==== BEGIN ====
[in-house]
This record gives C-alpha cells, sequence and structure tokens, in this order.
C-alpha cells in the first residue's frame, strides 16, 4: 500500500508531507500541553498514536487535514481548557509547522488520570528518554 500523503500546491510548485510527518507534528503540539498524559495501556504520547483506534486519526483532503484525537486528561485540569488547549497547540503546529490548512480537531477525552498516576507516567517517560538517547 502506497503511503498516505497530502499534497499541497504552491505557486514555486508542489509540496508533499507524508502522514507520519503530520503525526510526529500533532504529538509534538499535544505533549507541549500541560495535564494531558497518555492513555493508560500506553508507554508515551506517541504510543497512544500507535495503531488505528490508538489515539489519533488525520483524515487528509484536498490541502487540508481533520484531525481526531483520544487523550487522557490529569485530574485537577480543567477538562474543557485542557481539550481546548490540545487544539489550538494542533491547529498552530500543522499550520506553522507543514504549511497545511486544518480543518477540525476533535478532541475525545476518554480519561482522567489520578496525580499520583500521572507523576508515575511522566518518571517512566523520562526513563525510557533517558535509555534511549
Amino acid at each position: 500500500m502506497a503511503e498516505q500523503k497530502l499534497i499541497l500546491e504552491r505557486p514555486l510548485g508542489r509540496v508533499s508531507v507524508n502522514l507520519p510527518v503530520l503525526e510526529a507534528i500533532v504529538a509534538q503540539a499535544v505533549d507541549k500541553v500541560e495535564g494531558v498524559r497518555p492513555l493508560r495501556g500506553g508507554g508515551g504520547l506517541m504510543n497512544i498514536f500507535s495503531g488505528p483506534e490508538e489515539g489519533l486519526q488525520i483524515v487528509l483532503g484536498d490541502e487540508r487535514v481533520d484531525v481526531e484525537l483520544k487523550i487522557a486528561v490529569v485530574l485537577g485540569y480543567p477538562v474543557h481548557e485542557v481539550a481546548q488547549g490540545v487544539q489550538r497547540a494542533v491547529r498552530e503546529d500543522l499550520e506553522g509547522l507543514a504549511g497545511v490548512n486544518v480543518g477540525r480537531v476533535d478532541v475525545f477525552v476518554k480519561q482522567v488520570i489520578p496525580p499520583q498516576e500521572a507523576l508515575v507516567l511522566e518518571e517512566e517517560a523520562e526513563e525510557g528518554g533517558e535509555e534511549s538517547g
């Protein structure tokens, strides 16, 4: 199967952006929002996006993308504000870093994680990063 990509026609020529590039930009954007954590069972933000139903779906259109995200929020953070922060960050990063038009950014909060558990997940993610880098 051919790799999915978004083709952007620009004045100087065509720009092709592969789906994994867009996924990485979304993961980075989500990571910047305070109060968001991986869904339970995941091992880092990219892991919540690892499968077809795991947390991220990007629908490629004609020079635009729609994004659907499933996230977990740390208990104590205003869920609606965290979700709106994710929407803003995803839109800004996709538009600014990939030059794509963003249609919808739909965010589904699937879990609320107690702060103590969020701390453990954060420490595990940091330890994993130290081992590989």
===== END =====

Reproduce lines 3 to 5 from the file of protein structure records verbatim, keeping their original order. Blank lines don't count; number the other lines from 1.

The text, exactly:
C-alpha cells in the first residue's frame, strides 16, 4: 500500500508531507500541553498514536487535514481548557509547522488520570528518554 500523503500546491510548485510527518507534528503540539498524559495501556504520547483506534486519526483532503484525537486528561485540569488547549497547540503546529490548512480537531477525552498516576507516567517517560538517547 502506497503511503498516505497530502499534497499541497504552491505557486514555486508542489509540496508533499507524508502522514507520519503530520503525526510526529500533532504529538509534538499535544505533549507541549500541560495535564494531558497518555492513555493508560500506553508507554508515551506517541504510543497512544500507535495503531488505528490508538489515539489519533488525520483524515487528509484536498490541502487540508481533520484531525481526531483520544487523550487522557490529569485530574485537577480543567477538562474543557485542557481539550481546548490540545487544539489550538494542533491547529498552530500543522499550520506553522507543514504549511497545511486544518480543518477540525476533535478532541475525545476518554480519561482522567489520578496525580499520583500521572507523576508515575511522566518518571517512566523520562526513563525510557533517558535509555534511549
Amino acid at each position: 500500500m502506497a503511503e498516505q500523503k497530502l499534497i499541497l500546491e504552491r505557486p514555486l510548485g508542489r509540496v508533499s508531507v507524508n502522514l507520519p510527518v503530520l503525526e510526529a507534528i500533532v504529538a509534538q503540539a499535544v505533549d507541549k500541553v500541560e495535564g494531558v498524559r497518555p492513555l493508560r495501556g500506553g508507554g508515551g504520547l506517541m504510543n497512544i498514536f500507535s495503531g488505528p483506534e490508538e489515539g489519533l486519526q488525520i483524515v487528509l483532503g484536498d490541502e487540508r487535514v481533520d484531525v481526531e484525537l483520544k487523550i487522557a486528561v490529569v485530574l485537577g485540569y480543567p477538562v474543557h481548557e485542557v481539550a481546548q488547549g490540545v487544539q489550538r497547540a494542533v491547529r498552530e503546529d500543522l499550520e506553522g509547522l507543514a504549511g497545511v490548512n486544518v480543518g477540525r480537531v476533535d478532541v475525545f477525552v476518554k480519561q482522567v488520570i489520578p496525580p499520583q498516576e500521572a507523576l508515575v507516567l511522566e518518571e517512566e517517560a523520562e526513563e525510557g528518554g533517558e535509555e534511549s538517547g
């Protein structure tokens, strides 16, 4: 199967952006929002996006993308504000870093994680990063 990509026609020529590039930009954007954590069972933000139903779906259109995200929020953070922060960050990063038009950014909060558990997940993610880098 051919790799999915978004083709952007620009004045100087065509720009092709592969789906994994867009996924990485979304993961980075989500990571910047305070109060968001991986869904339970995941091992880092990219892991919540690892499968077809795991947390991220990007629908490629004609020079635009729609994004659907499933996230977990740390208990104590205003869920609606965290979700709106994710929407803003995803839109800004996709538009600014990939030059794509963003249609919808739909965010589904699937879990609320107690702060103590969020701390453990954060420490595990940091330890994993130290081992590989």